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Daytime Emmy for SRT Grad Pavolaitis

'Lost in Time' Wins in L.A.

Colleen Rourke and Matt Pavolaitis Celebrate Emmy Win
Colleen Rourke '97 and Matt Pavolaitis '95 celebrate the Emmy win.

06/01/2016
By David Perry

Matt Pavolaitis ’95 thought his own good fortune might sink him. Not many folks get nominated for a Daytime Emmy Award, let alone two. In the same year. In the same category, Outstanding Original Song for a Drama Series. 

The UMass Lowell Sound Recording Technology graduate had two of the five nods, as composer of the songs “Lost in Time” and “Love’s Masterpiece” from the CBS daytime drama “The Bold and the Beautiful.”

He figured his votes would be split. 

“And when they called my name,” said Pavolaitis by phone from his Orange County home recently, “it was shocking. Completely shocking. But a lot of fun.” “Lost in Time” won.

His agent helps find the work, but Pavolaitis credits his time at UMass Lowell for his breadth of knowledge and career direction. He also says the university played another important role in his life: It’s where he met his wife, Colleen Rourke ’97 (music business). The couple work (often together) among legions of aspiring singers, songwriters and producers in L.A.’s hotbed of music and television. 

Their latest scoring work, “Cloudstreet: Soaring the American West,” is a made-for-IMAX journey from the perspective of a glider pilot.

Rourke’s name isn’t on the Daytime Emmy award, but Pavolaitis credits her as a “silent partner” in the winning song’s production.

Competition can be fierce, the couple says, and they hope to leverage the Emmy win for future work.

They are busy as it is, and they work when the jobs are available.

“It can be seven to 10 very long days in a row,” then quiet, says Pavolaitis. He had just worked two 16-hour days on the sound for a trailer for the forthcoming Star Trek film.

Rourke is a solo recording artist with a few albums under her belt, her songs used in “The Art of Getting By” and “The To-Do List” feature films. Her ethereal style lends itself well to TV shows, and her work has been used in nearly two dozen of them, including “Cold Case” and “Army Wives.”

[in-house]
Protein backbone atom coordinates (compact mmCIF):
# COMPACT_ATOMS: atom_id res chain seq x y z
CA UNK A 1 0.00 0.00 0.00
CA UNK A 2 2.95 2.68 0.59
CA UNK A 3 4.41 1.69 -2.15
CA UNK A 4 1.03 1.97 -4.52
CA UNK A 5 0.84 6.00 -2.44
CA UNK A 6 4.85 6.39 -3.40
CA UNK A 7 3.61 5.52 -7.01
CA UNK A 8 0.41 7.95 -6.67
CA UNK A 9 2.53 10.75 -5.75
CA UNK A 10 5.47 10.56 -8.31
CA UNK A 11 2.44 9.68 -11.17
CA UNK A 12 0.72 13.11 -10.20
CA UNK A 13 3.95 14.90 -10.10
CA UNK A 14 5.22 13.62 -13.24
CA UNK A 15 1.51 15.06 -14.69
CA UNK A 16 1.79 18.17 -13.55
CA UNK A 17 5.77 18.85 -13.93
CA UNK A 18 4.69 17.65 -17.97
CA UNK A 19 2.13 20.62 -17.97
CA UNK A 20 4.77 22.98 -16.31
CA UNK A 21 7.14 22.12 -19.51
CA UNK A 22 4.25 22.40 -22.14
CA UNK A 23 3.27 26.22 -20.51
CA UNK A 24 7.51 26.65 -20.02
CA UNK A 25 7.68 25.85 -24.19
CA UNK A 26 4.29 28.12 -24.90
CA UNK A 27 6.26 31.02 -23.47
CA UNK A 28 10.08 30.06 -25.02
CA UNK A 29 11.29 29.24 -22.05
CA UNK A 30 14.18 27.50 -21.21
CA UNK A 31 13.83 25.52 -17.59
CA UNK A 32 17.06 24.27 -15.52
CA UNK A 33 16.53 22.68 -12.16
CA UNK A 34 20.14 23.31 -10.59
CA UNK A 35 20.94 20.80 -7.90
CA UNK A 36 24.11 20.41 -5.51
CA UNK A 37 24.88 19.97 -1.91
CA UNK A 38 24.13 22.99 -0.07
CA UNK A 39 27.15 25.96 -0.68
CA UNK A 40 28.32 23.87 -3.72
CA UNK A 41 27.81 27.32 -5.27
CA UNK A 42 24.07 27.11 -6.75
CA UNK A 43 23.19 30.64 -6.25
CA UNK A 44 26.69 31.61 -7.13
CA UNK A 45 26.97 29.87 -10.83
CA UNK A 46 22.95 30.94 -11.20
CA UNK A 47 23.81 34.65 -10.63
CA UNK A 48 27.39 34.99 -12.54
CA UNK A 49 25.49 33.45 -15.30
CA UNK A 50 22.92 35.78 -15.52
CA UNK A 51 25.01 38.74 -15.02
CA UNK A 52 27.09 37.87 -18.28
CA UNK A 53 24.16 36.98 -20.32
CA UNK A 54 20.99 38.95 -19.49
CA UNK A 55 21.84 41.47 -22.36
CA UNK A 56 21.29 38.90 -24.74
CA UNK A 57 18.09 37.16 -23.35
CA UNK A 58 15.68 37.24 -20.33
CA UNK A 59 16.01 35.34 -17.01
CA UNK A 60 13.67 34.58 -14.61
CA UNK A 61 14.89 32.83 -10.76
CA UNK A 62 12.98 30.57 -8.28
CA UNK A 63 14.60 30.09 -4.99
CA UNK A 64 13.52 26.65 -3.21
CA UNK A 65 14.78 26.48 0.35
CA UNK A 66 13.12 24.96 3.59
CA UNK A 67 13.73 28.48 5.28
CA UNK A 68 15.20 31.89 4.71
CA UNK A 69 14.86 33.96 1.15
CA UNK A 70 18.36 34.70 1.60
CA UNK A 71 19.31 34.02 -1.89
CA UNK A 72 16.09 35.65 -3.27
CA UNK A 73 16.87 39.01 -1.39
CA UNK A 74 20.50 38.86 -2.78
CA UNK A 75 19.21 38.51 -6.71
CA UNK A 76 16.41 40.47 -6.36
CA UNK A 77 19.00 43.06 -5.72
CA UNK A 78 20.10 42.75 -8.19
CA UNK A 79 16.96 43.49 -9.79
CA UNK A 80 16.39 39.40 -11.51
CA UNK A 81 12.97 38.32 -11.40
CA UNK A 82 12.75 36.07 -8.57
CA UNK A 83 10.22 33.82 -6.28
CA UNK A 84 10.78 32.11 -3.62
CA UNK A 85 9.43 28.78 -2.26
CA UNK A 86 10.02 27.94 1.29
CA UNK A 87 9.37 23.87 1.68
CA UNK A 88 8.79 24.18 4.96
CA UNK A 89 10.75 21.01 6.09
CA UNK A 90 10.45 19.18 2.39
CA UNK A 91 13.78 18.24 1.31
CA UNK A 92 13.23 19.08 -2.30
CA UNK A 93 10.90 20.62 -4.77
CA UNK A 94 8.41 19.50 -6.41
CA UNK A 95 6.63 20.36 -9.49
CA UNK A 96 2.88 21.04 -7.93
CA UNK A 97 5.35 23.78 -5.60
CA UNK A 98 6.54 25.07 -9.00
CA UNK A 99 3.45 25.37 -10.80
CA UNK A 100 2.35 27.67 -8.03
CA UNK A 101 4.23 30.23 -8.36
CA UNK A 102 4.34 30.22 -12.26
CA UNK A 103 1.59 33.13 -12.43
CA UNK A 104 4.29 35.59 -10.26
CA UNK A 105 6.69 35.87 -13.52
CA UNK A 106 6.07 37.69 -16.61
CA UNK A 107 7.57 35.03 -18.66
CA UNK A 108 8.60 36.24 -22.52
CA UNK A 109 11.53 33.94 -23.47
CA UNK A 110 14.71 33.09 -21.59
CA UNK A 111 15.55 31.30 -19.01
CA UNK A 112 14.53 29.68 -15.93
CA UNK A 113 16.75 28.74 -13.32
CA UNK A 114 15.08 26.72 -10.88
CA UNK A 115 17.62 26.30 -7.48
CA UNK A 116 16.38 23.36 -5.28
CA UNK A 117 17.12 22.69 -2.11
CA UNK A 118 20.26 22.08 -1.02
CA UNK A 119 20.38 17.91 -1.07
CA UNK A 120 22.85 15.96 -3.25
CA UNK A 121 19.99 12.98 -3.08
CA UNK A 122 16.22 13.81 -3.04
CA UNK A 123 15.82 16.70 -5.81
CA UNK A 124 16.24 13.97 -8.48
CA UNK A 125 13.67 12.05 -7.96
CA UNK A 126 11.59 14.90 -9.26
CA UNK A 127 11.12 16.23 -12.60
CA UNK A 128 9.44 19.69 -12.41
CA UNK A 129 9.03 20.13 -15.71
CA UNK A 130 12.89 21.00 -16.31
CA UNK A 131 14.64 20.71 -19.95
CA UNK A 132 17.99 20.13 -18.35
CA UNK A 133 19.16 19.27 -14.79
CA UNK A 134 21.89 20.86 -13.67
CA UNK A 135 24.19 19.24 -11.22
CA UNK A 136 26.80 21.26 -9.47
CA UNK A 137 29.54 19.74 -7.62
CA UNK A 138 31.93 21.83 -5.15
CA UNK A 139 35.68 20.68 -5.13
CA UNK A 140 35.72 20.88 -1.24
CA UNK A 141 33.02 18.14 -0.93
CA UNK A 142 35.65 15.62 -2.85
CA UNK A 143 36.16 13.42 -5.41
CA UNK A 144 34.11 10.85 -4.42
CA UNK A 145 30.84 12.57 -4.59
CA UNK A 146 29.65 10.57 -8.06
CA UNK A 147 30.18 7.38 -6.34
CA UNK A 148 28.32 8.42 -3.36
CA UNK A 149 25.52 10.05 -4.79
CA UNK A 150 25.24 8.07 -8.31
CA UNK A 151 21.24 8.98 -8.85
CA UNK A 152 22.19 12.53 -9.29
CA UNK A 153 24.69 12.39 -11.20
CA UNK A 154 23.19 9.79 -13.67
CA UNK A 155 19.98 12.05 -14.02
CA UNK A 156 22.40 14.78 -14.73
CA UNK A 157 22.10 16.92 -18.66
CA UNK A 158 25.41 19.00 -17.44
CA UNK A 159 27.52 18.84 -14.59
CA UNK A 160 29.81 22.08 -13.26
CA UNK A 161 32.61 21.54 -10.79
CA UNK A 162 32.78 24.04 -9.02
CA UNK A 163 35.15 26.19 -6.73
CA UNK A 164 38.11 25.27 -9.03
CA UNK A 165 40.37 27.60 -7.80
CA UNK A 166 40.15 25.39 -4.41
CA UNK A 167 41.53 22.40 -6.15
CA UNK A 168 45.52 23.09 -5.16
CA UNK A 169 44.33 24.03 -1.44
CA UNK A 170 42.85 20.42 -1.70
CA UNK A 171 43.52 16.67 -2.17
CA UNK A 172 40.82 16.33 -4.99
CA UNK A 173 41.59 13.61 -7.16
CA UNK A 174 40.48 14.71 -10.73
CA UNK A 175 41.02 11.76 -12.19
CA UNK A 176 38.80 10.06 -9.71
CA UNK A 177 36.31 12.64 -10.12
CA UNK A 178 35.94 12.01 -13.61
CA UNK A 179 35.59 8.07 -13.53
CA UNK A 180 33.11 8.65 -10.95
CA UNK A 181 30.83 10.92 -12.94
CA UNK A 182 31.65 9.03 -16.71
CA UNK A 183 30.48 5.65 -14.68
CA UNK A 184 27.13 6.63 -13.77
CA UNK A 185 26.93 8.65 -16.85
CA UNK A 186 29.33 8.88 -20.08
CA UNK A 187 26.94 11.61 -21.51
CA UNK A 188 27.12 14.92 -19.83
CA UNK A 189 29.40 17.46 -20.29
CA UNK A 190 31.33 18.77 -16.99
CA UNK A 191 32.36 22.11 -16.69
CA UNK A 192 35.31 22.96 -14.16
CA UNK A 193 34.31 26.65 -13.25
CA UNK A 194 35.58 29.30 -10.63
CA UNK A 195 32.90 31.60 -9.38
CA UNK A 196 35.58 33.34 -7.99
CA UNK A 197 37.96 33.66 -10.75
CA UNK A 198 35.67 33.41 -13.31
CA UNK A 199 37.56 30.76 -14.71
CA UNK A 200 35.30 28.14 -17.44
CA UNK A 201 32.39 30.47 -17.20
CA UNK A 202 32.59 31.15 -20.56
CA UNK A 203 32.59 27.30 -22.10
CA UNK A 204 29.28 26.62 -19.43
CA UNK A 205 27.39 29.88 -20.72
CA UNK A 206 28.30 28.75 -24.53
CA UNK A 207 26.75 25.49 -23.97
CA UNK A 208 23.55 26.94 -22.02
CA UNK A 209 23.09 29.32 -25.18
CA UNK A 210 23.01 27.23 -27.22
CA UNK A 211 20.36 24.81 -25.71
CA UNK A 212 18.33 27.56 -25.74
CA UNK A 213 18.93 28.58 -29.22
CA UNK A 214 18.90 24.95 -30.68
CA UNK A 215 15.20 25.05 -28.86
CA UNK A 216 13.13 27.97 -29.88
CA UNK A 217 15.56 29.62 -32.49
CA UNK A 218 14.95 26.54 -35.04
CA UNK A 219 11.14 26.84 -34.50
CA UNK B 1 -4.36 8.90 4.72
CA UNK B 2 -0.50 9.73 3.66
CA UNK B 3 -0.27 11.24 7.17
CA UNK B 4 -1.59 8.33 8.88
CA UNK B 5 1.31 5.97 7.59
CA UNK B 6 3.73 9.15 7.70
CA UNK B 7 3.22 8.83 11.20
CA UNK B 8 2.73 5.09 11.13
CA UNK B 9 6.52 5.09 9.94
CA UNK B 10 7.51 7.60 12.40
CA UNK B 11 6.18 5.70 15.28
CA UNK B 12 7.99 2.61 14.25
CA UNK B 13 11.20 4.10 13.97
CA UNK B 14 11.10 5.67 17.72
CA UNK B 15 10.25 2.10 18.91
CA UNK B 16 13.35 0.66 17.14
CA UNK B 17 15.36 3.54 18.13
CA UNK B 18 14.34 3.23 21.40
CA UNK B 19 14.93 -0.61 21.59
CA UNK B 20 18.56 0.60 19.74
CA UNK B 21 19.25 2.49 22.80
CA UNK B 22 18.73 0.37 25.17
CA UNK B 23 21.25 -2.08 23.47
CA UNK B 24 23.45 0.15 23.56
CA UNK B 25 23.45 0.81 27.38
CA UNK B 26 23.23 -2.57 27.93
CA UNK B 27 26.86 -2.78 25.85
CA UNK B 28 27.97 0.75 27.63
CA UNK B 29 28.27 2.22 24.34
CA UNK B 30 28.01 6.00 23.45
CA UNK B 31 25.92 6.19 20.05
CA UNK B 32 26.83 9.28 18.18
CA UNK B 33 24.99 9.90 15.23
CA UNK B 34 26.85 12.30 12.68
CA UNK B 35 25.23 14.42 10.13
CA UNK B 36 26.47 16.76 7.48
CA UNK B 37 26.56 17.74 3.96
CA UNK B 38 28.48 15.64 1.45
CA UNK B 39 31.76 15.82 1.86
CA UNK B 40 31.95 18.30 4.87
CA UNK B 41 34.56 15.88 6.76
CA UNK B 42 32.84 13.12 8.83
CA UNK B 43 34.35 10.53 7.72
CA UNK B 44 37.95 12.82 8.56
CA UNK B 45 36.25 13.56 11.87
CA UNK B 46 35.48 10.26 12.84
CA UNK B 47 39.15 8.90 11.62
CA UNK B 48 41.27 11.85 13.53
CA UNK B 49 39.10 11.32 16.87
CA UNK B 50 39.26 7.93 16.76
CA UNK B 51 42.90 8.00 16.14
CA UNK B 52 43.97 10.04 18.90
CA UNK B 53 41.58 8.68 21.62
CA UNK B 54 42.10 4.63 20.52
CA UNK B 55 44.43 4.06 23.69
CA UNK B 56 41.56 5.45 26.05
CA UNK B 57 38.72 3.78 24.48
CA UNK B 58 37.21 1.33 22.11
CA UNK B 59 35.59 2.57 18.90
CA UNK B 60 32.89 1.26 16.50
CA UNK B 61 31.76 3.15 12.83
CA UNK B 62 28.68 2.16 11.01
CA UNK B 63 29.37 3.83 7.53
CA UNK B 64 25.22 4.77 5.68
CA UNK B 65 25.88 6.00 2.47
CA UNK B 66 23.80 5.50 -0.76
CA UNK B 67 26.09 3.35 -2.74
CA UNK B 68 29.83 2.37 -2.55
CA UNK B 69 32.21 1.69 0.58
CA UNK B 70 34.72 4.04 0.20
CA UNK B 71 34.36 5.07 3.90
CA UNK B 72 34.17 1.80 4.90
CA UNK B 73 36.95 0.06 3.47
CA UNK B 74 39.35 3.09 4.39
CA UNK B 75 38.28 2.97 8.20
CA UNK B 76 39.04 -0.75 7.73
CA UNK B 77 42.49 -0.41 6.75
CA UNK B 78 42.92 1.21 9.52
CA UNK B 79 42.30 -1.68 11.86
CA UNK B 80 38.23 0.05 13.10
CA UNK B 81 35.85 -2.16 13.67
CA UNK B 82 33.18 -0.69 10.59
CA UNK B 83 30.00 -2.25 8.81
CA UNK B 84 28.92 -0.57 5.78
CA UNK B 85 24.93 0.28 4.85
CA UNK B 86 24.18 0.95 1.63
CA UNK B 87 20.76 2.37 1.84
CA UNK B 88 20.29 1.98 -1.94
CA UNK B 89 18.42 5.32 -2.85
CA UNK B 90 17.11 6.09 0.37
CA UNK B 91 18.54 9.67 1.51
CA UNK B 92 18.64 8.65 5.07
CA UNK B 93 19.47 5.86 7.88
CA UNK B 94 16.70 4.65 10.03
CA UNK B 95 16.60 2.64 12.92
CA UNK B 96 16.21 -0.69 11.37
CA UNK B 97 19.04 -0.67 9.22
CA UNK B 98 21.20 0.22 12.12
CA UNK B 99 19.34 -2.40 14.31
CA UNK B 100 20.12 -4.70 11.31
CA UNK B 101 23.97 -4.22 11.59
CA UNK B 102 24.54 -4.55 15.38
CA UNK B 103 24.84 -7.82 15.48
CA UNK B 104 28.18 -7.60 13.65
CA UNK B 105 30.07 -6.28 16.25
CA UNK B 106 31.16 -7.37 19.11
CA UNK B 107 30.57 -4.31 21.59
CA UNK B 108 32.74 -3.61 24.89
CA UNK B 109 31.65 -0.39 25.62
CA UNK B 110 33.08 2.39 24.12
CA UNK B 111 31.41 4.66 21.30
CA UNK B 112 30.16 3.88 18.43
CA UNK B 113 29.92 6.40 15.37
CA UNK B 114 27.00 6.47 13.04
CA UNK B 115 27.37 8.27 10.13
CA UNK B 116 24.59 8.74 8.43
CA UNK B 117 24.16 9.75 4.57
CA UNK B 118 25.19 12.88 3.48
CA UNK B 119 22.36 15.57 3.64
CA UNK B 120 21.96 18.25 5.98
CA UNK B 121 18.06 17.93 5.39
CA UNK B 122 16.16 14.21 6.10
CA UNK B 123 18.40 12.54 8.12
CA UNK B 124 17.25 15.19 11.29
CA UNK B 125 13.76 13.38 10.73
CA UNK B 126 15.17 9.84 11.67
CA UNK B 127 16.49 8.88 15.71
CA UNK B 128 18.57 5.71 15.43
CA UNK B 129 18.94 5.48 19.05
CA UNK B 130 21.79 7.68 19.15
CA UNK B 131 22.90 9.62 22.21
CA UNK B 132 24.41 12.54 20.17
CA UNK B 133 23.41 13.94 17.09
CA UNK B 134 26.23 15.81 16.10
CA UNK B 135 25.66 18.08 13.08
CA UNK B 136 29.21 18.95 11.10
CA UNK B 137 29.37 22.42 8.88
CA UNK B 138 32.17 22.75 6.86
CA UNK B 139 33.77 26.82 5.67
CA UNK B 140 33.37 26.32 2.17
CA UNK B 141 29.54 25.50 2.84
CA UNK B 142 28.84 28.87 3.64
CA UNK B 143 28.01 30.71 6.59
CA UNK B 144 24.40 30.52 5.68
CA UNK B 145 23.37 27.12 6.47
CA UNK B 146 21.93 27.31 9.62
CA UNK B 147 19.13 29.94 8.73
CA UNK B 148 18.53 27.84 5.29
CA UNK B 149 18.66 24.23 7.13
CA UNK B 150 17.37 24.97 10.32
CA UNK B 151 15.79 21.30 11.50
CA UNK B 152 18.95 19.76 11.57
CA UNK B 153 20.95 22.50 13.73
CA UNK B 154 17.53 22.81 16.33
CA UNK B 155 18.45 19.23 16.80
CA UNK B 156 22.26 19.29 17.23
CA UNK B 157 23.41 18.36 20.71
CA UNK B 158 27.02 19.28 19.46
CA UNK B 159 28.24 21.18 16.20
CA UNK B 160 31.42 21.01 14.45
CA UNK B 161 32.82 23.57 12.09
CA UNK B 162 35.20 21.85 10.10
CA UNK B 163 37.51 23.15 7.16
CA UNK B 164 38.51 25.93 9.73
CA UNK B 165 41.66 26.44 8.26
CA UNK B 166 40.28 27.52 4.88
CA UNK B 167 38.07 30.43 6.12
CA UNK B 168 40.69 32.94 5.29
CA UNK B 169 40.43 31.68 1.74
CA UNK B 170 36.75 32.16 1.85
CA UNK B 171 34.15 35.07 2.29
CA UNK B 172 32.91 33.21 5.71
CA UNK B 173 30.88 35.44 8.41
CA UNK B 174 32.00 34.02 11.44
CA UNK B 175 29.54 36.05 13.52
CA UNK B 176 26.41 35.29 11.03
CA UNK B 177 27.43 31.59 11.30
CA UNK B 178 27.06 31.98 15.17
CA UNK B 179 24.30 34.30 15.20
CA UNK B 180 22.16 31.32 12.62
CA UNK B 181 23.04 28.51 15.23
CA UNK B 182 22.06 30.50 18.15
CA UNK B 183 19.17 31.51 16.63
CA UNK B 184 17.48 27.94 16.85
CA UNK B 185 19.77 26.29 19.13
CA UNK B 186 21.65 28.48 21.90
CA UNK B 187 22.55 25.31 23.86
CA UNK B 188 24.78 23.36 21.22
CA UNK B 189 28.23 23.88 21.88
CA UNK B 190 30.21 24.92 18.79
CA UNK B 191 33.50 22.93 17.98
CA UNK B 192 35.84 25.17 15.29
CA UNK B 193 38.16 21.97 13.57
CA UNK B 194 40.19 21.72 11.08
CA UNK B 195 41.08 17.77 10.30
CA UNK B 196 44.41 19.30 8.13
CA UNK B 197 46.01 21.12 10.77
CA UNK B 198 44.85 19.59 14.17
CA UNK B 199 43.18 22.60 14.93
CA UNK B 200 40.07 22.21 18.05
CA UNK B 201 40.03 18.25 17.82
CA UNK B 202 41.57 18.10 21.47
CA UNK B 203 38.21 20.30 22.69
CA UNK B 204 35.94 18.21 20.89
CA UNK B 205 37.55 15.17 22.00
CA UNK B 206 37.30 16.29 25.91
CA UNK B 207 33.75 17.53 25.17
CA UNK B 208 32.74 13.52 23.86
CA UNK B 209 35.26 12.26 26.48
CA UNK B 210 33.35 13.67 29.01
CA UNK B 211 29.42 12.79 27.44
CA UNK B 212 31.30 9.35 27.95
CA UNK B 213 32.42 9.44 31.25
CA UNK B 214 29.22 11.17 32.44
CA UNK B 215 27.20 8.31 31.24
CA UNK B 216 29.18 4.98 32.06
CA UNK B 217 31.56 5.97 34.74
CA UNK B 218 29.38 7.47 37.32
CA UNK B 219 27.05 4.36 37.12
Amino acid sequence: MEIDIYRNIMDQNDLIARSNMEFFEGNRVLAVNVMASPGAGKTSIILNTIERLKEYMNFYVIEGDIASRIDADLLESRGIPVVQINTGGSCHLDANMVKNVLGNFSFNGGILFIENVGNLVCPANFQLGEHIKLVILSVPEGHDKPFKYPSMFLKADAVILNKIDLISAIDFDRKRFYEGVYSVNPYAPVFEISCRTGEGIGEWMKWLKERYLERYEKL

Hailing from Lynn, she headed for UMass Lowell on the recommendation of her high school music teacher, also an alum. 

Pavolaitis is originally from Methuen, and was already a veteran of playing Boston clubs before he legally could, in a Doors tribute band. A music teacher also recommended he look into UMass Lowell. 

Berklee College of Music had name appeal but when Pavolaitis visited UMass Lowell, he learned it was a fraction of the cost. And it had Prof. William Moylan, who ushered the SRT program into existence and was a foremost author on sound recording. He assured Pavolaitis’ parents the major wasn’t a vacation of sex, drugs and rock and roll. Far from it.

“I loved it there, it was a challenge and I learned so much,” Pavolaitis says. 

In his final semester, he spotted a bulletin board post in Durgin Hall saying the composer and producer Hans Zimmer was looking for an assistant. He landed the job.

“The day I graduated, I flew to California.” He later worked for the bands Incubus and 30 Seconds to Mars, whose lead singer is actor Jared Leto.

“I don’t know where I’d be if I hadn’t read that post on working for Hans Zimmer outside Room 213,” says Pavolaitis. “But probably not where I am now.”